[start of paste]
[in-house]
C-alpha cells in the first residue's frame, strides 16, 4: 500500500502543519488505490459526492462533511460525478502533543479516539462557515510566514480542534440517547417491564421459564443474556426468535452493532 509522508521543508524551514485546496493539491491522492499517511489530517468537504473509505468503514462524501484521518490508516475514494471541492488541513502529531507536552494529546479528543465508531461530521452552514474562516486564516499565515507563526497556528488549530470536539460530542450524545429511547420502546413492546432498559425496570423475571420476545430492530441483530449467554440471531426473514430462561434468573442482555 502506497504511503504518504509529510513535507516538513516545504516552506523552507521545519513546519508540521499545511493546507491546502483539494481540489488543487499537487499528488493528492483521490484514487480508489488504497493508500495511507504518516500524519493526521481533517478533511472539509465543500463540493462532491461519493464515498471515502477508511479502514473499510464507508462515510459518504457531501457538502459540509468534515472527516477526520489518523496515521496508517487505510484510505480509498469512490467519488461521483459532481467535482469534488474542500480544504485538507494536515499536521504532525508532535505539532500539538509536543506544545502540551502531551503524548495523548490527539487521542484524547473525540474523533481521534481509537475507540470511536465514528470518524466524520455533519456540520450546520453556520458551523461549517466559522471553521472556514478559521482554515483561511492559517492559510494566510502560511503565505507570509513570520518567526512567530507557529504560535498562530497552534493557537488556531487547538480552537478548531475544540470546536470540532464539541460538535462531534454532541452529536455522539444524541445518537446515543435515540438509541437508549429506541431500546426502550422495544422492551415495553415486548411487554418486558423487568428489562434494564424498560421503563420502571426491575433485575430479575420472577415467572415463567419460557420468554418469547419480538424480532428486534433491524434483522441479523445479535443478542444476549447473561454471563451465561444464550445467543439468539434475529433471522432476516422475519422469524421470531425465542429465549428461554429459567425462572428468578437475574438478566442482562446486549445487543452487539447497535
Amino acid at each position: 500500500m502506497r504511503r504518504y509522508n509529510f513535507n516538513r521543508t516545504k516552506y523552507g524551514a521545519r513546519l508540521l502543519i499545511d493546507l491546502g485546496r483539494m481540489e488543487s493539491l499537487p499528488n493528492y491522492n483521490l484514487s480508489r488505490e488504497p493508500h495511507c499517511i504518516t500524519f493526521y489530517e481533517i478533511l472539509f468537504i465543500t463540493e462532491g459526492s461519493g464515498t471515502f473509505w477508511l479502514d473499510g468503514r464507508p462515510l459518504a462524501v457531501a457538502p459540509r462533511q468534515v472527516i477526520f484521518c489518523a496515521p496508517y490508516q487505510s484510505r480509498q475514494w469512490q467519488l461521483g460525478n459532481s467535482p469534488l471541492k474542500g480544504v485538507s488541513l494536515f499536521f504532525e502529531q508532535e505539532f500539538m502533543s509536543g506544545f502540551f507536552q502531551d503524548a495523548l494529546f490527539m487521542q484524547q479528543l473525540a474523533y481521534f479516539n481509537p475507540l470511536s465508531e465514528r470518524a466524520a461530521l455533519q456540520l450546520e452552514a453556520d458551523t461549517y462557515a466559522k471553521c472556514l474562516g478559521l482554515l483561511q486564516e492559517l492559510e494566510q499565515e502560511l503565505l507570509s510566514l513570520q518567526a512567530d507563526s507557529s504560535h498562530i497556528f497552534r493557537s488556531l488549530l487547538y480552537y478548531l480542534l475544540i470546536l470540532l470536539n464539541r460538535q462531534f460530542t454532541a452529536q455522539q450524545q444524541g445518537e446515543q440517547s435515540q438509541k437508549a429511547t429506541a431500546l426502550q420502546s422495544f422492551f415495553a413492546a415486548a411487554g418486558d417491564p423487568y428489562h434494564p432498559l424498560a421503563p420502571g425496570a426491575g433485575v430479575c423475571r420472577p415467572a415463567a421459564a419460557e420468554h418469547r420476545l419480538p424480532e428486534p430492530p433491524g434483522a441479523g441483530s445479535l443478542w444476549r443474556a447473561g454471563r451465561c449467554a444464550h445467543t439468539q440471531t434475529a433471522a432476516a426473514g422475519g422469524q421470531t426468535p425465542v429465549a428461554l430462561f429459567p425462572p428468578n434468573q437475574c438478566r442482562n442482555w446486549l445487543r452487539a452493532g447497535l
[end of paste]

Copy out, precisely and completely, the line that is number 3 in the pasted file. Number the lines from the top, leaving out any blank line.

Amino acid at each position: 500500500m502506497r504511503r504518504y509522508n509529510f513535507n516538513r521543508t516545504k516552506y523552507g524551514a521545519r513546519l508540521l502543519i499545511d493546507l491546502g485546496r483539494m481540489e488543487s493539491l499537487p499528488n493528492y491522492n483521490l484514487s480508489r488505490e488504497p493508500h495511507c499517511i504518516t500524519f493526521y489530517e481533517i478533511l472539509f468537504i465543500t463540493e462532491g459526492s461519493g464515498t471515502f473509505w477508511l479502514d473499510g468503514r464507508p462515510l459518504a462524501v457531501a457538502p459540509r462533511q468534515v472527516i477526520f484521518c489518523a496515521p496508517y490508516q487505510s484510505r480509498q475514494w469512490q467519488l461521483g460525478n459532481s467535482p469534488l471541492k474542500g480544504v485538507s488541513l494536515f499536521f504532525e502529531q508532535e505539532f500539538m502533543s509536543g506544545f502540551f507536552q502531551d503524548a495523548l494529546f490527539m487521542q484524547q479528543l473525540a474523533y481521534f479516539n481509537p475507540l470511536s465508531e465514528r470518524a466524520a461530521l455533519q456540520l450546520e452552514a453556520d458551523t461549517y462557515a466559522k471553521c472556514l474562516g478559521l482554515l483561511q486564516e492559517l492559510e494566510q499565515e502560511l503565505l507570509s510566514l513570520q518567526a512567530d507563526s507557529s504560535h498562530i497556528f497552534r493557537s488556531l488549530l487547538y480552537y478548531l480542534l475544540i470546536l470540532l470536539n464539541r460538535q462531534f460530542t454532541a452529536q455522539q450524545q444524541g445518537e446515543q440517547s435515540q438509541k437508549a429511547t429506541a431500546l426502550q420502546s422495544f422492551f415495553a413492546a415486548a411487554g418486558d417491564p423487568y428489562h434494564p432498559l424498560a421503563p420502571g425496570a426491575g433485575v430479575c423475571r420472577p415467572a415463567a421459564a419460557e420468554h418469547r420476545l419480538p424480532e428486534p430492530p433491524g434483522a441479523g441483530s445479535l443478542w444476549r443474556a447473561g454471563r451465561c449467554a444464550h445467543t439468539q440471531t434475529a433471522a432476516a426473514g422475519g422469524q421470531t426468535p425465542v429465549a428461554l430462561f429459567p425462572p428468578n434468573q437475574c438478566r442482562n442482555w446486549l445487543r452487539a452493532g447497535l